The Post is About….
This post is a part of the 3-week daily series about the space in which my brother Dana was in his coma.
Please be aware that these posts may contain triggers for you – violence, grief, death.
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August 29, 2016
There was a lot that I loved about the Lost Coast, and the little school there was one of them. I called it “The Best School Ever” on my blog, and I meant it. There was so much that was great about it.
I was positive that Dana was going to wake up out of his coma soon. Any minute now. So I sent Micah and Moxie to school, which was just starting up for the year. Mack was still too young, even for pre-school.
Diane, Moxie’s aid in school, and also the sweet, caring woman who provided me with respite way up in the yurt when I needed it. I really loved her.
And Moxie’s teacher. Her class. Moxie’s teacher said, “oh, Moxie knows sign language better than verbal language? No problem! We’ll all learn sign language!”
Moxie was loved and appreciated in school, and I think no small part of that was due to my neighbor there, Josie Brown. Josie’s son Moses is my age, has Down syndrome, and has been an integral member of the Lost Coast community for most of his life.
It’s always easier when someone else paves the way. I was always grateful to Josie and Moses for doing that for me and Moxie.
This photo was there on my phone camera roll for this day, too. I guess the kids took a bath together when Moxie came home from school?
Our property had sweet water, like actually, sweet. It came from springs in the ground, fresh and pure and literally emerging from the earth.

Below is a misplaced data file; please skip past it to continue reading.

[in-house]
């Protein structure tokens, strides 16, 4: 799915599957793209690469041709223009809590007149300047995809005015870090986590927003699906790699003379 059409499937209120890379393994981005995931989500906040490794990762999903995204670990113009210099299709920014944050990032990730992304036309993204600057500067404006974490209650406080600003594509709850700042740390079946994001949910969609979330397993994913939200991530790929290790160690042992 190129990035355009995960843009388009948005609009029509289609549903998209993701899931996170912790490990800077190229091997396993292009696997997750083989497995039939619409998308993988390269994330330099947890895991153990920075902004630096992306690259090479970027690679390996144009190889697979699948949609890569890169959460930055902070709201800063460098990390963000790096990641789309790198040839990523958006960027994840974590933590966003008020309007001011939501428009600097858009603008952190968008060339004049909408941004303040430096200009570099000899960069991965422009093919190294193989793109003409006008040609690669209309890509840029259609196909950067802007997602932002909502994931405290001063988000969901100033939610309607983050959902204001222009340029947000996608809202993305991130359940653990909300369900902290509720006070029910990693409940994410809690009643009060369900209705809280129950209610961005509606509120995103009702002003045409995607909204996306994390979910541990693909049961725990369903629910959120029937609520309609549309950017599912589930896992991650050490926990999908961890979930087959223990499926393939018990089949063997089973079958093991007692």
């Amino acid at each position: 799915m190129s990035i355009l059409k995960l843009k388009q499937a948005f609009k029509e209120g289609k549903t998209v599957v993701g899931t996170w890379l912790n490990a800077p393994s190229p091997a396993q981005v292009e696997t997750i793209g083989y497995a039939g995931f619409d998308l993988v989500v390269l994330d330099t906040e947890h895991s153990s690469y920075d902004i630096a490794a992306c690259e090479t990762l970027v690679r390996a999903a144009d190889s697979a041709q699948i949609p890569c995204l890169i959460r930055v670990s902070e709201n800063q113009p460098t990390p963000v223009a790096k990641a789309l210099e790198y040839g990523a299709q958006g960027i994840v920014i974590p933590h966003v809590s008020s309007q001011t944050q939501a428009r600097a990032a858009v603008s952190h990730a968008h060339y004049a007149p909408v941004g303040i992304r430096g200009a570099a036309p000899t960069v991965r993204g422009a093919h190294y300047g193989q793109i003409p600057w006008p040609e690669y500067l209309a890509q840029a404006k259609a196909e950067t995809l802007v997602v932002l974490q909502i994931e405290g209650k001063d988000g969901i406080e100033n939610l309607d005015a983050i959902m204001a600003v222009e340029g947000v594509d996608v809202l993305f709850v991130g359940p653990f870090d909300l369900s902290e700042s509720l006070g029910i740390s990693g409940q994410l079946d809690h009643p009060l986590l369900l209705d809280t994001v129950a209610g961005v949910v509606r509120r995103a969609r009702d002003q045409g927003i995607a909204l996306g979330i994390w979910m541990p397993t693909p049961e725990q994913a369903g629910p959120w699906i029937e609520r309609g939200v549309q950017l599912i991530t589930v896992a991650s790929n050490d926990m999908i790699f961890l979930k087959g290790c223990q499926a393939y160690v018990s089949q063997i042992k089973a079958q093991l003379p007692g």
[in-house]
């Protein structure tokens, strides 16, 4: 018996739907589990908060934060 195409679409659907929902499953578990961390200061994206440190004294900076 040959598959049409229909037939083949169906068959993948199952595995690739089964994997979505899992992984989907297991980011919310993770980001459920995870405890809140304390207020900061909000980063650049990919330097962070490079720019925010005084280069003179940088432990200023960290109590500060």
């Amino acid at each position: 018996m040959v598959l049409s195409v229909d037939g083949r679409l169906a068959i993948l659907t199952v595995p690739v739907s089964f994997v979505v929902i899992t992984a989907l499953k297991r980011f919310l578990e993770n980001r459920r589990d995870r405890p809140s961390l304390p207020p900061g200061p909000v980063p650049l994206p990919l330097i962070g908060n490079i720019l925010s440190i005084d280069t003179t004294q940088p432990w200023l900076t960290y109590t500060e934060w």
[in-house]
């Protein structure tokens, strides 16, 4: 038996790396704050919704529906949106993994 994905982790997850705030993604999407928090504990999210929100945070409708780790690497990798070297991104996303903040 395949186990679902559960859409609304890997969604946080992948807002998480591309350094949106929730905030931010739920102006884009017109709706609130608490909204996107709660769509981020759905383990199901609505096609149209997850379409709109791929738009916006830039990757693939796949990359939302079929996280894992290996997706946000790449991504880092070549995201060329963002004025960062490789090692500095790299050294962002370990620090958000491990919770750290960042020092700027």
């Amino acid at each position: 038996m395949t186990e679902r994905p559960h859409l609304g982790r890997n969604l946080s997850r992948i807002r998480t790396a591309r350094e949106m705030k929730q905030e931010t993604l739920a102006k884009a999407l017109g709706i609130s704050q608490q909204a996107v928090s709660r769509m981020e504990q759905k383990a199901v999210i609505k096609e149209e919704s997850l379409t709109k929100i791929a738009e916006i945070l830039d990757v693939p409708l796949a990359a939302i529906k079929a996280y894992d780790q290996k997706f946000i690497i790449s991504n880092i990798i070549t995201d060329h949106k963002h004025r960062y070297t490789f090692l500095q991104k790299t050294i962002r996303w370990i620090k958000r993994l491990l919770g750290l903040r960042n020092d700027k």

That plentiful supply of beautiful water was one of the best things about living there. We would fill agricultural tubs full of piping hot water and just hang out on the deck and soak. It was wonderful.
This picture though shows that Mack and Moxie were in the new wing that Dana was building for me and my husband. It was unfinished but usable. I was picking out flooring and wall paneling at that point, I remember.
In all of this, getting the kids to school (- half an hour drive each way up and down the mountain), starting school and caring for Mack, I kept trying to feel Dana and I couldn’t. What I mean by that is that, growing up, I could always feel Dana’s presence. I just had to close my eyes and kind of center myself and I could feel him. He could do the same for me, which is why we knew when the other was calling (- before caller ID and ubiquitous cell phones!), it’s why we could sense when something was up with the other.
But I couldn’t sense Dana, I hadn’t been able to since he was shot. I assumed that I couldn’t because he was in a deeper place, one that I couldn’t reach. But it was really discombobulating to be wading around this fog, feeling like the world itself was surreal, and feeling so untethered, off balance.
Meriah Nichols is a career counselor. Solo mom to 3 (one with Down syndrome, one gifted 2E). Deaf, with C-PTSD and TBI, she’s also a gardening nerd who loves cats, Star Trek, and takes her coffee hot and black.